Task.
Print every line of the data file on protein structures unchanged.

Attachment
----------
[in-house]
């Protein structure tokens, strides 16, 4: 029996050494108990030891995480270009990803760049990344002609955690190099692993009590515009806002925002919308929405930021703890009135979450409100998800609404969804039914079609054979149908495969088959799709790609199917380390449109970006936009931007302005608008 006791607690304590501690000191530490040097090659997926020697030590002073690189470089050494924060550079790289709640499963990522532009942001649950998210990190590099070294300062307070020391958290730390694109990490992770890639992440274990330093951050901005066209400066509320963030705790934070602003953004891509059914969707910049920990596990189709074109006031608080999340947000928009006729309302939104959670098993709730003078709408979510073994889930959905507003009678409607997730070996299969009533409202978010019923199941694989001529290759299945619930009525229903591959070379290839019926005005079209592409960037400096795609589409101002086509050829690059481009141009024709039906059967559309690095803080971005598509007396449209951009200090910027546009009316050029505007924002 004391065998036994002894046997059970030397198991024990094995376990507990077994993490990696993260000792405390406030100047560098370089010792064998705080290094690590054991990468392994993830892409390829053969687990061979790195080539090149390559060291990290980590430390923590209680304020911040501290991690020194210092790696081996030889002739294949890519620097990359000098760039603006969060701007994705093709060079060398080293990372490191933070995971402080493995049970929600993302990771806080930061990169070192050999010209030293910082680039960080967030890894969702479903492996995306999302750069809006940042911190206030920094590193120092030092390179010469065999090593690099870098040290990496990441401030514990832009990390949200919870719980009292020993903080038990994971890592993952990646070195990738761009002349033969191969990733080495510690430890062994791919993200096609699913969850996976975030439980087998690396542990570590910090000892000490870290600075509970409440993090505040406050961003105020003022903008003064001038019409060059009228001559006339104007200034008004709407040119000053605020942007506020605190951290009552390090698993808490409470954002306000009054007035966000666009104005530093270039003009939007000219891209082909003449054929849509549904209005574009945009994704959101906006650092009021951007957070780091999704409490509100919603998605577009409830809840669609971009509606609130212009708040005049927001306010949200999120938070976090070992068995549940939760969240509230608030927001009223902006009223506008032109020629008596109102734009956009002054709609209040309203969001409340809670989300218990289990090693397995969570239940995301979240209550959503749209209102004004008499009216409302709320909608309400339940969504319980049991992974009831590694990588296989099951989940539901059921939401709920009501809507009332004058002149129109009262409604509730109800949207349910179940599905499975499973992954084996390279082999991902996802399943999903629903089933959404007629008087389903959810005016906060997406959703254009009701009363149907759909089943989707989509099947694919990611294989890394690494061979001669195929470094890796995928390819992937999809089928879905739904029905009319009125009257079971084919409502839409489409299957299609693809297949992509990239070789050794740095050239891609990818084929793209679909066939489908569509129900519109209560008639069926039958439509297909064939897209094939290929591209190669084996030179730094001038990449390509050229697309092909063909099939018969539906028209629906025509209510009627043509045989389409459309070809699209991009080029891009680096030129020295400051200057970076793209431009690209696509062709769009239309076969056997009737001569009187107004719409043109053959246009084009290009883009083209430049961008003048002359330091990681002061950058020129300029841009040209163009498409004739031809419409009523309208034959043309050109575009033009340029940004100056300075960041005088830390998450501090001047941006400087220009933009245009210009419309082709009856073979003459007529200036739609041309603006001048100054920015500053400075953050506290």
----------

[in-house]
């Protein structure tokens, strides 16, 4: 029996050494108990030891995480270009990803760049990344002609955690190099692993009590515009806002925002919308929405930021703890009135979450409100998800609404969804039914079609054979149908495969088959799709790609199917380390449109970006936009931007302005608008 006791607690304590501690000191530490040097090659997926020697030590002073690189470089050494924060550079790289709640499963990522532009942001649950998210990190590099070294300062307070020391958290730390694109990490992770890639992440274990330093951050901005066209400066509320963030705790934070602003953004891509059914969707910049920990596990189709074109006031608080999340947000928009006729309302939104959670098993709730003078709408979510073994889930959905507003009678409607997730070996299969009533409202978010019923199941694989001529290759299945619930009525229903591959070379290839019926005005079209592409960037400096795609589409101002086509050829690059481009141009024709039906059967559309690095803080971005598509007396449209951009200090910027546009009316050029505007924002 004391065998036994002894046997059970030397198991024990094995376990507990077994993490990696993260000792405390406030100047560098370089010792064998705080290094690590054991990468392994993830892409390829053969687990061979790195080539090149390559060291990290980590430390923590209680304020911040501290991690020194210092790696081996030889002739294949890519620097990359000098760039603006969060701007994705093709060079060398080293990372490191933070995971402080493995049970929600993302990771806080930061990169070192050999010209030293910082680039960080967030890894969702479903492996995306999302750069809006940042911190206030920094590193120092030092390179010469065999090593690099870098040290990496990441401030514990832009990390949200919870719980009292020993903080038990994971890592993952990646070195990738761009002349033969191969990733080495510690430890062994791919993200096609699913969850996976975030439980087998690396542990570590910090000892000490870290600075509970409440993090505040406050961003105020003022903008003064001038019409060059009228001559006339104007200034008004709407040119000053605020942007506020605190951290009552390090698993808490409470954002306000009054007035966000666009104005530093270039003009939007000219891209082909003449054929849509549904209005574009945009994704959101906006650092009021951007957070780091999704409490509100919603998605577009409830809840669609971009509606609130212009708040005049927001306010949200999120938070976090070992068995549940939760969240509230608030927001009223902006009223506008032109020629008596109102734009956009002054709609209040309203969001409340809670989300218990289990090693397995969570239940995301979240209550959503749209209102004004008499009216409302709320909608309400339940969504319980049991992974009831590694990588296989099951989940539901059921939401709920009501809507009332004058002149129109009262409604509730109800949207349910179940599905499975499973992954084996390279082999991902996802399943999903629903089933959404007629008087389903959810005016906060997406959703254009009701009363149907759909089943989707989509099947694919990611294989890394690494061979001669195929470094890796995928390819992937999809089928879905739904029905009319009125009257079971084919409502839409489409299957299609693809297949992509990239070789050794740095050239891609990818084929793209679909066939489908569509129900519109209560008639069926039958439509297909064939897209094939290929591209190669084996030179730094001038990449390509050229697309092909063909099939018969539906028209629906025509209510009627043509045989389409459309070809699209991009080029891009680096030129020295400051200057970076793209431009690209696509062709769009239309076969056997009737001569009187107004719409043109053959246009084009290009883009083209430049961008003048002359330091990681002061950058020129300029841009040209163009498409004739031809419409009523309208034959043309050109575009033009340029940004100056300075960041005088830390998450501090001047941006400087220009933009245009210009419309082709009856073979003459007529200036739609041309603006001048100054920015500053400075953050506290």